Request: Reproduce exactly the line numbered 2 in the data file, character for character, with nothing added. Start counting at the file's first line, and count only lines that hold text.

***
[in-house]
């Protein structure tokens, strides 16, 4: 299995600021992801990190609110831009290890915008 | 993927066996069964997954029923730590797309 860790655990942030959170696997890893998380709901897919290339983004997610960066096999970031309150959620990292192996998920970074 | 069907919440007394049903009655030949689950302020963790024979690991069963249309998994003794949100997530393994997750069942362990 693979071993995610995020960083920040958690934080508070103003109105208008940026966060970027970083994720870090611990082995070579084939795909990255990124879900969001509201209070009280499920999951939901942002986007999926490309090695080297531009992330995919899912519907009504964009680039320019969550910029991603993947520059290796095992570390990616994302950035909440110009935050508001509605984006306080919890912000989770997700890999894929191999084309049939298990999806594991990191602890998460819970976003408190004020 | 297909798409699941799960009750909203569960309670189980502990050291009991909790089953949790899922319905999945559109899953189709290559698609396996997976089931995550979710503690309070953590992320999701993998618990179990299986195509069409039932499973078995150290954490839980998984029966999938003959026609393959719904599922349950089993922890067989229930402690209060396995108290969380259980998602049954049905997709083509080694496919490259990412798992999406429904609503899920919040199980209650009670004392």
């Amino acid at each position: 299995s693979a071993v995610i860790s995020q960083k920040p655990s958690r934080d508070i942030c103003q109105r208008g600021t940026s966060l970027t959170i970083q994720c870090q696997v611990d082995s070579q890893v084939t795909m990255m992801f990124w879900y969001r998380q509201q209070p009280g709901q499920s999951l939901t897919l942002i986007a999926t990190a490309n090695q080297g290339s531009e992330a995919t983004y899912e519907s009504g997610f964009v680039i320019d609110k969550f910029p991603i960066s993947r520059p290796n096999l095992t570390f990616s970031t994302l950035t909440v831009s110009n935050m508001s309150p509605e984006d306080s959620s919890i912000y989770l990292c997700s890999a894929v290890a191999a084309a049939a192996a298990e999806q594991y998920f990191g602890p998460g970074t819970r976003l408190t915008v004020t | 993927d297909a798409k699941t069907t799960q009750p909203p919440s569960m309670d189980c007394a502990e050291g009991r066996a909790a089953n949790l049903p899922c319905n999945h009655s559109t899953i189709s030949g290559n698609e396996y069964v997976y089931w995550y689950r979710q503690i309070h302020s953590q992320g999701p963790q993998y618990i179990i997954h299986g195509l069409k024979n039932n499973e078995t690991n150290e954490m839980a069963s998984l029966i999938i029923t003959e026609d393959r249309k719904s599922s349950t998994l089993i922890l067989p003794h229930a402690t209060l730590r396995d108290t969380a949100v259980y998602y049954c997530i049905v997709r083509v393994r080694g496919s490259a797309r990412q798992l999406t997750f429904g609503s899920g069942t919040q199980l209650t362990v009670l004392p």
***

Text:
């Protein structure tokens, strides 16, 4: 299995600021992801990190609110831009290890915008 | 993927066996069964997954029923730590797309 860790655990942030959170696997890893998380709901897919290339983004997610960066096999970031309150959620990292192996998920970074 | 069907919440007394049903009655030949689950302020963790024979690991069963249309998994003794949100997530393994997750069942362990 693979071993995610995020960083920040958690934080508070103003109105208008940026966060970027970083994720870090611990082995070579084939795909990255990124879900969001509201209070009280499920999951939901942002986007999926490309090695080297531009992330995919899912519907009504964009680039320019969550910029991603993947520059290796095992570390990616994302950035909440110009935050508001509605984006306080919890912000989770997700890999894929191999084309049939298990999806594991990191602890998460819970976003408190004020 | 297909798409699941799960009750909203569960309670189980502990050291009991909790089953949790899922319905999945559109899953189709290559698609396996997976089931995550979710503690309070953590992320999701993998618990179990299986195509069409039932499973078995150290954490839980998984029966999938003959026609393959719904599922349950089993922890067989229930402690209060396995108290969380259980998602049954049905997709083509080694496919490259990412798992999406429904609503899920919040199980209650009670004392």